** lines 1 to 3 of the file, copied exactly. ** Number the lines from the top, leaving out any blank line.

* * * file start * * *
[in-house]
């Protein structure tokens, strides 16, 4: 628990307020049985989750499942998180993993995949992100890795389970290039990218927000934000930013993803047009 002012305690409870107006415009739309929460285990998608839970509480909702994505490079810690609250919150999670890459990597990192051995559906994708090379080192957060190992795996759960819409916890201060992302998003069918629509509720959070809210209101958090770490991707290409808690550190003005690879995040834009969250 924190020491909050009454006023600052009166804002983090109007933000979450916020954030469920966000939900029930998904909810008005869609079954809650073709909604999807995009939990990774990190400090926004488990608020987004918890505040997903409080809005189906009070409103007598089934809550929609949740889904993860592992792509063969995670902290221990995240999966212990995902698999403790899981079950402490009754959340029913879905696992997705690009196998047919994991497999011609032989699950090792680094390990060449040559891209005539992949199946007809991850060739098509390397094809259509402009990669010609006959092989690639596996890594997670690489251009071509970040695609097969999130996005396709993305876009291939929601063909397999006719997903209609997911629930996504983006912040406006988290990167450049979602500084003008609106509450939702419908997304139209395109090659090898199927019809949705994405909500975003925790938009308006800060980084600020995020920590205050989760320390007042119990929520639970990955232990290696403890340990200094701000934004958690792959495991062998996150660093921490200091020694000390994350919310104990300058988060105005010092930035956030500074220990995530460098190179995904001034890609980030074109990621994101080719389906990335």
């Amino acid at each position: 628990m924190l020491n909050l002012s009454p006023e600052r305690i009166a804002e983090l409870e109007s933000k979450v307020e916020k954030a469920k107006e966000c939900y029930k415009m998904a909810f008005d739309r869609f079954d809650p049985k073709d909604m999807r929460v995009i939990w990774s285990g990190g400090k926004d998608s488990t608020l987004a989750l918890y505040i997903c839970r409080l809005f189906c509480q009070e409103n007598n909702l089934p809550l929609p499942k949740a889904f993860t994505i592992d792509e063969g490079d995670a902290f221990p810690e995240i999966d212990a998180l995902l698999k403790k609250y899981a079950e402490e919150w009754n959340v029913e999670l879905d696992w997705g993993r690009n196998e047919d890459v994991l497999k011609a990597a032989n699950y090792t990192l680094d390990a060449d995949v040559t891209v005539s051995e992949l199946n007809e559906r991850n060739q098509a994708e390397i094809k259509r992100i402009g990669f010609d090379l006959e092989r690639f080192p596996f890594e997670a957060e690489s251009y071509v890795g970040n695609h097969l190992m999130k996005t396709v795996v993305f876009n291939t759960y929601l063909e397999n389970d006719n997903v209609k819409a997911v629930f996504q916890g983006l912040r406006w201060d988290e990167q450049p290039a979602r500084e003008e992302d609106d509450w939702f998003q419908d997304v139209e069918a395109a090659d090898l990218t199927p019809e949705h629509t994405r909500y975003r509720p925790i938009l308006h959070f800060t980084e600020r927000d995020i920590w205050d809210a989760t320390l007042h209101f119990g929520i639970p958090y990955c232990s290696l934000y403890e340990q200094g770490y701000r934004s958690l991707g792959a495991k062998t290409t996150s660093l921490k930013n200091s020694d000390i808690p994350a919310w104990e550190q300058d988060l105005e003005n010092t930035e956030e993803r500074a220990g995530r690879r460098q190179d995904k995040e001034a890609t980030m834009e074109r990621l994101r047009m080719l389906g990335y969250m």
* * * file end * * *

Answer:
[in-house]
């Protein structure tokens, strides 16, 4: 628990307020049985989750499942998180993993995949992100890795389970290039990218927000934000930013993803047009 002012305690409870107006415009739309929460285990998608839970509480909702994505490079810690609250919150999670890459990597990192051995559906994708090379080192957060190992795996759960819409916890201060992302998003069918629509509720959070809210209101958090770490991707290409808690550190003005690879995040834009969250 924190020491909050009454006023600052009166804002983090109007933000979450916020954030469920966000939900029930998904909810008005869609079954809650073709909604999807995009939990990774990190400090926004488990608020987004918890505040997903409080809005189906009070409103007598089934809550929609949740889904993860592992792509063969995670902290221990995240999966212990995902698999403790899981079950402490009754959340029913879905696992997705690009196998047919994991497999011609032989699950090792680094390990060449040559891209005539992949199946007809991850060739098509390397094809259509402009990669010609006959092989690639596996890594997670690489251009071509970040695609097969999130996005396709993305876009291939929601063909397999006719997903209609997911629930996504983006912040406006988290990167450049979602500084003008609106509450939702419908997304139209395109090659090898199927019809949705994405909500975003925790938009308006800060980084600020995020920590205050989760320390007042119990929520639970990955232990290696403890340990200094701000934004958690792959495991062998996150660093921490200091020694000390994350919310104990300058988060105005010092930035956030500074220990995530460098190179995904001034890609980030074109990621994101080719389906990335």
């Amino acid at each position: 628990m924190l020491n909050l002012s009454p006023e600052r305690i009166a804002e983090l409870e109007s933000k979450v307020e916020k954030a469920k107006e966000c939900y029930k415009m998904a909810f008005d739309r869609f079954d809650p049985k073709d909604m999807r929460v995009i939990w990774s285990g990190g400090k926004d998608s488990t608020l987004a989750l918890y505040i997903c839970r409080l809005f189906c509480q009070e409103n007598n909702l089934p809550l929609p499942k949740a889904f993860t994505i592992d792509e063969g490079d995670a902290f221990p810690e995240i999966d212990a998180l995902l698999k403790k609250y899981a079950e402490e919150w009754n959340v029913e999670l879905d696992w997705g993993r690009n196998e047919d890459v994991l497999k011609a990597a032989n699950y090792t990192l680094d390990a060449d995949v040559t891209v005539s051995e992949l199946n007809e559906r991850n060739q098509a994708e390397i094809k259509r992100i402009g990669f010609d090379l006959e092989r690639f080192p596996f890594e997670a957060e690489s251009y071509v890795g970040n695609h097969l190992m999130k996005t396709v795996v993305f876009n291939t759960y929601l063909e397999n389970d006719n997903v209609k819409a997911v629930f996504q916890g983006l912040r406006w201060d988290e990167q450049p290039a979602r500084e003008e992302d609106d509450w939702f998003q419908d997304v139209e069918a395109a090659d090898l990218t199927p019809e949705h629509t994405r909500y975003r509720p925790i938009l308006h959070f800060t980084e600020r927000d995020i920590w205050d809210a989760t320390l007042h209101f119990g929520i639970p958090y990955c232990s290696l934000y403890e340990q200094g770490y701000r934004s958690l991707g792959a495991k062998t290409t996150s660093l921490k930013n200091s020694d000390i808690p994350a919310w104990e550190q300058d988060l105005e003005n010092t930035e956030e993803r500074a220990g995530r690879r460098q190179d995904k995040e001034a890609t980030m834009e074109r990621l994101r047009m080719l389906g990335y969250m």